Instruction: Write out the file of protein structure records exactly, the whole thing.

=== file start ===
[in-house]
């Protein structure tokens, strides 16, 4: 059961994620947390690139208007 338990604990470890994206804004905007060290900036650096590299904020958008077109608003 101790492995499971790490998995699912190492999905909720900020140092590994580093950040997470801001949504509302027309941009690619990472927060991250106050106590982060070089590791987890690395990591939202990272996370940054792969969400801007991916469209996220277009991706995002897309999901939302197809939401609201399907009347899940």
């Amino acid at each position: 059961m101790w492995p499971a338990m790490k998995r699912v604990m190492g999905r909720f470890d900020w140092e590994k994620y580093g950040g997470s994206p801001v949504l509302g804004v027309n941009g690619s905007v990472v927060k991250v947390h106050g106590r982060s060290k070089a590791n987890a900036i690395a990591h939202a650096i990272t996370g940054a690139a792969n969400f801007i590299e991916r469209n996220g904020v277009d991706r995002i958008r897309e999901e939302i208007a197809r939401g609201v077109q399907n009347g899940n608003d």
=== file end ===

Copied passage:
[in-house]
């Protein structure tokens, strides 16, 4: 059961994620947390690139208007 338990604990470890994206804004905007060290900036650096590299904020958008077109608003 101790492995499971790490998995699912190492999905909720900020140092590994580093950040997470801001949504509302027309941009690619990472927060991250106050106590982060070089590791987890690395990591939202990272996370940054792969969400801007991916469209996220277009991706995002897309999901939302197809939401609201399907009347899940």
């Amino acid at each position: 059961m101790w492995p499971a338990m790490k998995r699912v604990m190492g999905r909720f470890d900020w140092e590994k994620y580093g950040g997470s994206p801001v949504l509302g804004v027309n941009g690619s905007v990472v927060k991250v947390h106050g106590r982060s060290k070089a590791n987890a900036i690395a990591h939202a650096i990272t996370g940054a690139a792969n969400f801007i590299e991916r469209n996220g904020v277009d991706r995002i958008r897309e999901e939302i208007a197809r939401g609201v077109q399907n009347g899940n608003d």